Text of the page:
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Historical Mysteries

Without Fear, Cordelia Frances Biddle, BookSurge, $15.99.

Without Fear by Cordelia Frances Biddle

Usually I wouldn't touch a print-on-demand book with a barge pole, but for Cordelia Biddle, I made an exception. I loved her first two novels featuring Martha Beale, and I think she's a remarkable writer. The third one may be the best yet, which is saying a lot. Her writing style is on the unsentimental side, which is a good thing, because some of the topics she covers are truly wrenching.

In this novel, Martha and her almost beau Thomas Kelman have separated—not Martha's idea, but Thomas'. Thomas, an agent for the mayor, sees too huge a gap between their social standing for them ever to get together, and he's taken to the sea. Martha is thus somewhat distracted as events begin to unfold, in a very believable way. She's approached by Charles Dumont, also of a good family, who asks her as a favor to accompany him and his brother's wife—who appears to have some kind of mental issue—on a day trip as a tonic for his sister-in-law.

Martha agrees, and asks if she can bring her friend Becky Taitt, a former actress who has married a wealthy man and had his child but who feels at sea socially; at home, she's being mistreated (an understatement) by her husband. Charles agrees to this and they meet at the appointed time to visit an estate named Pointe Breeze in New Jersey.

Once there they enjoy a picnic and then take a brief tour of some of the subterranean tunnels under the estate—when they come up for air, they discover a corpse. The corpse is headless and appears to be that of a missing mill worker, Agnes Munder. Agnes' husband is crazed with worry as his wife has been missing for such a long time, and when he's arrested for her murder, he truly seems to lose his mind.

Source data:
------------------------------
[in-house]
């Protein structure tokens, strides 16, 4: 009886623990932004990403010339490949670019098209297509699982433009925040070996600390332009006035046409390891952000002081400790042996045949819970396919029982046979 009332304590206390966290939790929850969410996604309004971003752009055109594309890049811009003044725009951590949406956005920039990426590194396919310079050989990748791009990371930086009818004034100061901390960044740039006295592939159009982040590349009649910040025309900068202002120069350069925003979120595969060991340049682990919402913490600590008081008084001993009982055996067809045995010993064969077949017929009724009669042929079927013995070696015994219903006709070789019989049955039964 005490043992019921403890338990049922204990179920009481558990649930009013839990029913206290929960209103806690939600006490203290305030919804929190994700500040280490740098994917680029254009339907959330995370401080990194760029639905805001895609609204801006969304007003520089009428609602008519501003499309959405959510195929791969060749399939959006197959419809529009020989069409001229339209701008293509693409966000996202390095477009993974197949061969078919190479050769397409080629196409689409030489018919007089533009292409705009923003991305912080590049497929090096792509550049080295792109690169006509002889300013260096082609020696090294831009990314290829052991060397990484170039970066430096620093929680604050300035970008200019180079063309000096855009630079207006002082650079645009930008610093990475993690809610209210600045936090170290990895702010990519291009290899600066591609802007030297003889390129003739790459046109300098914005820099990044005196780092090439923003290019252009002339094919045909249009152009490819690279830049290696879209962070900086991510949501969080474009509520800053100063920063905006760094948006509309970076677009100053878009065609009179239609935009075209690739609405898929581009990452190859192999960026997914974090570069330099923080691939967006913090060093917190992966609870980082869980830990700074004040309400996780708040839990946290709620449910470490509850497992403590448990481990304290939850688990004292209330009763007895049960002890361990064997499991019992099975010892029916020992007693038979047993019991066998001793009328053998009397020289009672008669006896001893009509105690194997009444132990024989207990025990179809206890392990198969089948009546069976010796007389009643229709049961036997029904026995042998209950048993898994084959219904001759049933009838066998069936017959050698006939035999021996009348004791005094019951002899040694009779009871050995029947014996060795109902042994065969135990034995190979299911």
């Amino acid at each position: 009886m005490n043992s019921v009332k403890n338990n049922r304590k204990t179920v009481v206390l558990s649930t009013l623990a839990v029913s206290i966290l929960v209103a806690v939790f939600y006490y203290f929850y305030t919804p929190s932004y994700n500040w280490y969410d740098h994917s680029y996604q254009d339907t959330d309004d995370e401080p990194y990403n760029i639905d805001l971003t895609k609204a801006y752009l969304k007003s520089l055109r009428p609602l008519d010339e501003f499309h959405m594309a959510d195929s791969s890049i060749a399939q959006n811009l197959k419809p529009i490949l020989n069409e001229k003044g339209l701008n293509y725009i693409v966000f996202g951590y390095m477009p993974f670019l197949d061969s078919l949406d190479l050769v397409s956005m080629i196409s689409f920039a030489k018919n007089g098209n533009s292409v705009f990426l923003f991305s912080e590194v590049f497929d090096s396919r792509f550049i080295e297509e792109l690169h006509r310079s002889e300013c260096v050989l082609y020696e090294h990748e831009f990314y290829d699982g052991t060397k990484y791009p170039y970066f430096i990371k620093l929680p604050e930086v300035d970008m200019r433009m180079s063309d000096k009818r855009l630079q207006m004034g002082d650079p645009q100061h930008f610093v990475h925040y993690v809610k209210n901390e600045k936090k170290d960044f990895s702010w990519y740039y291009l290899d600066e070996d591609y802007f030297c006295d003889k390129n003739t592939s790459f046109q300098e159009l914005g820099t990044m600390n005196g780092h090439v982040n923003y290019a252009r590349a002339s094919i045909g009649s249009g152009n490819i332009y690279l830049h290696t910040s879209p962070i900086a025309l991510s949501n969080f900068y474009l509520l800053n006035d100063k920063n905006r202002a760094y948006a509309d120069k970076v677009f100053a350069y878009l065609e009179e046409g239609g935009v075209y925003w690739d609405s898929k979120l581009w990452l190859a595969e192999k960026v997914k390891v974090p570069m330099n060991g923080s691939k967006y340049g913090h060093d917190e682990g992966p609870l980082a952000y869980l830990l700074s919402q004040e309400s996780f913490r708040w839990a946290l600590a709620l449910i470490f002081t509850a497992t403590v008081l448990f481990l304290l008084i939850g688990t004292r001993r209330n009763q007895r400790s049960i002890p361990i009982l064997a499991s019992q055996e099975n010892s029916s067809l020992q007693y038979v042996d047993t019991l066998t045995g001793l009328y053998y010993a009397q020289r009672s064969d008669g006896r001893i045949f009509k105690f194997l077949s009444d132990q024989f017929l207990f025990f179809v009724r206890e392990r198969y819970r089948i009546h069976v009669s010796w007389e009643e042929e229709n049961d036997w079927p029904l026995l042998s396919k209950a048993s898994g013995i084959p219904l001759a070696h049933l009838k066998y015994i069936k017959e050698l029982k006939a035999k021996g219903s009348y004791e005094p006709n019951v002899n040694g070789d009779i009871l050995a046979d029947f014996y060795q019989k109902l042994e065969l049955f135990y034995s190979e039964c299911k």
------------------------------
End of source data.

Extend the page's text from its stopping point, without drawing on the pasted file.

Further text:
The ripples from the discovery of the body are many. Because of the unwanted publicity, Becky's husband is extremely angry, and begins to take his anger out on his wife, physically. Martha is a target for the disturbed husband of Agnes, and she's warned through her daughter, Ella. Because Martha is so distracted, she merely tells Ella the subject is unsuitable, and that she should be careful who she talks to.

This writer is exquisitely aware of the discomfort of place. Martha, wealthy and eligible, never the less feels uncomfortable attempting to take over her father's business dealings, thanks to her gender. Becky, an actress married into society, feels she will never fit in; Martha's daughter, Ella, an adopted child that has moved up about ten spots on the social ladder, feels the tug of her old life and her new one. The only person who seems comfortable in his skin in young Findal Stokes, introduced in the last book and making a re-appearance here.

Findal tries to warn Martha of the danger of Agnes' unstable husband, who holds Martha responsible for his imprisonment, through Ella. Findal refuses Ella's offer of food; he's comfortable on the streets. He's a breath of fresh air, as well.

The narrative motor in this outing is really revved up—this story is tight and well told, and when you get towards the end of the book you probably won't be able to stop reading. The writing casts a spell on the reader—it's almost a hypnotic experience.

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